Synopsis: A young programmer is selected to participate in a breakthrough in artificial intelligence by evaluating the human qualities of a breathtaking, female A.I.

Review: There has not been a shortage of films that deal with the journey of self awareness as it relates to automatons. Nevertheless, Alex Garland effectively incorporates a stark sense of dread and intrigue in his latest film Ex Machina: a high tech game of cat and mouse made even more engrossing by Alicia Vikander's  deceptively, stoic portrayal of AVA! (A-)


Synopsis: A middle-aged couple's career and marriage are overturned when a disarming young couple enters their lives.

Review: Looks can be deceiving, no? At first glance, While We're Young comes off as another disposable "Dramedy" that deals with the struggles of middle age life. This results in a series of comedic follies due to feeble attempts at reclaiming youth and climaxing in the moralization of accepting the passing of time. This is not to say that semblances of these elements aren't present but this film deals honestly with some weighty, existential themes that are explored as it relates to  generational divides. These themes range from the dehumanization of society due to the advent of technology down to the growing ambiguity when it comes to notions of morality. Thankfully, it all is presented in a very palatable fashion thus leaving a lasting impression that resonates with the viewer beyond the theater. (A-)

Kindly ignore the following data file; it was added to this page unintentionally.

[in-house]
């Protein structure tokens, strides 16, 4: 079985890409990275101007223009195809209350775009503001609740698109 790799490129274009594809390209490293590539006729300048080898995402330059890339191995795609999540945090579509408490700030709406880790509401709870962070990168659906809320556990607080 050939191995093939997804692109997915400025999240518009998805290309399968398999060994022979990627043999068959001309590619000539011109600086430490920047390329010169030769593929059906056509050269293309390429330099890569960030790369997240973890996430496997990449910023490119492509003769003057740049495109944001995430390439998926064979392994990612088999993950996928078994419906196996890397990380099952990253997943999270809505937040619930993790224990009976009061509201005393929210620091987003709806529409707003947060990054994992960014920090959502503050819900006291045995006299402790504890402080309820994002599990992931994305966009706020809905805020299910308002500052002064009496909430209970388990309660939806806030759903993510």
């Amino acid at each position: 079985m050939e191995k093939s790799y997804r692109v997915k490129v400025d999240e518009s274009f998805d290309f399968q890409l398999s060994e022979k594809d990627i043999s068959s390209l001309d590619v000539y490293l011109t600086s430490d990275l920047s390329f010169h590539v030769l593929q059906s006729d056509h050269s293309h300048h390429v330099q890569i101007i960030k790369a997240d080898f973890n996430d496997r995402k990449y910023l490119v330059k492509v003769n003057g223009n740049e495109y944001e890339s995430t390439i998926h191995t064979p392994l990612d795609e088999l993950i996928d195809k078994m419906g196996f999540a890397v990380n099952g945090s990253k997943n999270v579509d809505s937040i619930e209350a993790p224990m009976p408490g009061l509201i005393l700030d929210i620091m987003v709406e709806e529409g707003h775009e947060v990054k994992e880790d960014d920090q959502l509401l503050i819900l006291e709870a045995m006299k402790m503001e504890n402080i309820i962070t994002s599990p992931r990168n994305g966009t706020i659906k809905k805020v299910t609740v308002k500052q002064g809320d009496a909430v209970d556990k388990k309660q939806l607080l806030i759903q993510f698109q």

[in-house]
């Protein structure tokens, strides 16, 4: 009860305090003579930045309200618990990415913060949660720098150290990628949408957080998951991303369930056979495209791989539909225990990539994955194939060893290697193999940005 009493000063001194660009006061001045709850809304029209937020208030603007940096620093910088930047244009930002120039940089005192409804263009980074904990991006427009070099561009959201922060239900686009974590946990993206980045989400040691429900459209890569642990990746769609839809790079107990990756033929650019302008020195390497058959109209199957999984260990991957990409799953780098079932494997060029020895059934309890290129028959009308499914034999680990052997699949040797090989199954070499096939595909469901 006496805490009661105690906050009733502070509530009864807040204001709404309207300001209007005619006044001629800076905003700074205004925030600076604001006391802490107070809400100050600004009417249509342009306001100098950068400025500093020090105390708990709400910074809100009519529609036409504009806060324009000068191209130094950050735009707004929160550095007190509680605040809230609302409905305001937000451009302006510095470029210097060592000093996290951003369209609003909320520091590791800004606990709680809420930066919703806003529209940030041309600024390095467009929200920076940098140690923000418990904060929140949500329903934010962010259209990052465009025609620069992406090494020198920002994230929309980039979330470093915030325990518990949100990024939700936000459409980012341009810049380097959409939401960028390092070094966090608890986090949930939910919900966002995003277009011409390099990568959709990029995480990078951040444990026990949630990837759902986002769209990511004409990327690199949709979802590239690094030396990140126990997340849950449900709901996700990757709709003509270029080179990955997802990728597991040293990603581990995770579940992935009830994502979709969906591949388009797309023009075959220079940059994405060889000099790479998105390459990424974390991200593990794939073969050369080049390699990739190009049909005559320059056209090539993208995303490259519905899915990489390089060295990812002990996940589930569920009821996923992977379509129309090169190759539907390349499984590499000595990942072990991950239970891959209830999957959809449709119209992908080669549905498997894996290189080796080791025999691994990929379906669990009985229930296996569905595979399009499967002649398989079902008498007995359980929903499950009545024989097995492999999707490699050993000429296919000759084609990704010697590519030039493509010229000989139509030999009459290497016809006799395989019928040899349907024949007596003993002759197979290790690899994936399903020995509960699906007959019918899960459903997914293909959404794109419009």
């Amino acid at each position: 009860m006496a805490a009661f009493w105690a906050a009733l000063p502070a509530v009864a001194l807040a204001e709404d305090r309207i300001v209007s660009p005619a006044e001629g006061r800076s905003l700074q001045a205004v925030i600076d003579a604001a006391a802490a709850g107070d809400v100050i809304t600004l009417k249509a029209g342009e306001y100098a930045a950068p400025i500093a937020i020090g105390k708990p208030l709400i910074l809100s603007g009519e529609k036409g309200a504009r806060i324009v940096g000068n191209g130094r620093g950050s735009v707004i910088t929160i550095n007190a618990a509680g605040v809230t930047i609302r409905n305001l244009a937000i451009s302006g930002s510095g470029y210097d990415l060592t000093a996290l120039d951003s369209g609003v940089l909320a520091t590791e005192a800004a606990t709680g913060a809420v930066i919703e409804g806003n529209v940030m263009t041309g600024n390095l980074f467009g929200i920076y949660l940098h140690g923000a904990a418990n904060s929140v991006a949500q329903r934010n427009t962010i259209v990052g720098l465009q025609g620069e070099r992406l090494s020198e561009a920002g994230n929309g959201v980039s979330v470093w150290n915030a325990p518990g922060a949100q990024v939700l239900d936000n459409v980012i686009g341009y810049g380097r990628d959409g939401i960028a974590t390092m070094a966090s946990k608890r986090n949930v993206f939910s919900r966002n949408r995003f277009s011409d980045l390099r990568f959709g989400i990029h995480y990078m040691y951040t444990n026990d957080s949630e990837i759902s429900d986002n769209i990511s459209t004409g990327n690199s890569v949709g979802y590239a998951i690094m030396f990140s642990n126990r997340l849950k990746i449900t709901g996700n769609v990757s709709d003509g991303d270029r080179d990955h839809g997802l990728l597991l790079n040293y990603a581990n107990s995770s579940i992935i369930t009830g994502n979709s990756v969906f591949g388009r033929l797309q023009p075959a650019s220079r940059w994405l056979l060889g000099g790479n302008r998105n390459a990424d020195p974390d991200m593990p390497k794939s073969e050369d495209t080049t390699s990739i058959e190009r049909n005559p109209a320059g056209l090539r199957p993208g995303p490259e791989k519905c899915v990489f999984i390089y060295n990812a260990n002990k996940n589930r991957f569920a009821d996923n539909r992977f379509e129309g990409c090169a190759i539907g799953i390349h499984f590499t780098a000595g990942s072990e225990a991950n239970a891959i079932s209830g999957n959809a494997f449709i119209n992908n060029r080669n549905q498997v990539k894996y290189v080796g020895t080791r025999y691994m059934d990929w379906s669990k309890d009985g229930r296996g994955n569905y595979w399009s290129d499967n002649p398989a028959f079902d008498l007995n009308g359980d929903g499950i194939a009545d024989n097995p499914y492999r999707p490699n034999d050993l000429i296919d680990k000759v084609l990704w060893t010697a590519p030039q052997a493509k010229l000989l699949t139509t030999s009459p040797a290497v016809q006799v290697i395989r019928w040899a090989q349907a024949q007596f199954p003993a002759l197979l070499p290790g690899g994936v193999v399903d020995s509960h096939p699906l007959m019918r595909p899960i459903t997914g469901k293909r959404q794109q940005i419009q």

Synopsis: Greg, who spends most of his time making parodies of classic movies with his co-worker Earl, finds his life altered when he befriends a fellow classmate who has been diagnosed with cancer.

Review: The balancing act, when it comes to the various emotional themes, that is achieved in Me Earl and The Dying Girl is nothing short than amazing. One step in the wrong can lead to an offering that is maudlin, contrived or insensitive. Luckily, under the direction of Alfonso Gomez-Rejon , this film avoids those mishaps. Sure, the usual indie tropes are present: snarky script, quirky characters and irreverent tones, but none of it feels forced. Rather, it adds to its' effective charm thus making it very easy to become invested in each principal character and drawn into its' story: which itself is a celebration of life and all of its' awkward, tragic and ultimately, triumphant turns. (A)

To check out all fifty I watched, click Here Buddy!!! (CgN)

No comments:

Post a Comment